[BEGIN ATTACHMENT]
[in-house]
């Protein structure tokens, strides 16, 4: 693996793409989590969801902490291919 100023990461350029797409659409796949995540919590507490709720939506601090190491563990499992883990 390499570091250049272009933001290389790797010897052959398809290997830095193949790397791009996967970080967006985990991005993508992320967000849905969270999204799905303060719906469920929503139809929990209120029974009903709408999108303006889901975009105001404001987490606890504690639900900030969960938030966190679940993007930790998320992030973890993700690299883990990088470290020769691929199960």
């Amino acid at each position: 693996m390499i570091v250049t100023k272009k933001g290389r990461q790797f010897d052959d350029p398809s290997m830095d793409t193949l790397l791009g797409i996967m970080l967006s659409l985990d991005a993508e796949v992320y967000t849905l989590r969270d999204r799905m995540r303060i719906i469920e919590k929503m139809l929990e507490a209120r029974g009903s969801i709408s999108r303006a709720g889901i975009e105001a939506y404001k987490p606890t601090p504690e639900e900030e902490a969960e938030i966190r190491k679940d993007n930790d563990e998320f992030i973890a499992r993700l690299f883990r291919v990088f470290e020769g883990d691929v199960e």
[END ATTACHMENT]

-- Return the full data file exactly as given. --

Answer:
[in-house]
């Protein structure tokens, strides 16, 4: 693996793409989590969801902490291919 100023990461350029797409659409796949995540919590507490709720939506601090190491563990499992883990 390499570091250049272009933001290389790797010897052959398809290997830095193949790397791009996967970080967006985990991005993508992320967000849905969270999204799905303060719906469920929503139809929990209120029974009903709408999108303006889901975009105001404001987490606890504690639900900030969960938030966190679940993007930790998320992030973890993700690299883990990088470290020769691929199960």
């Amino acid at each position: 693996m390499i570091v250049t100023k272009k933001g290389r990461q790797f010897d052959d350029p398809s290997m830095d793409t193949l790397l791009g797409i996967m970080l967006s659409l985990d991005a993508e796949v992320y967000t849905l989590r969270d999204r799905m995540r303060i719906i469920e919590k929503m139809l929990e507490a209120r029974g009903s969801i709408s999108r303006a709720g889901i975009e105001a939506y404001k987490p606890t601090p504690e639900e900030e902490a969960e938030i966190r190491k679940d993007n930790d563990e998320f992030i973890a499992r993700l690299f883990r291919v990088f470290e020769g883990d691929v199960e």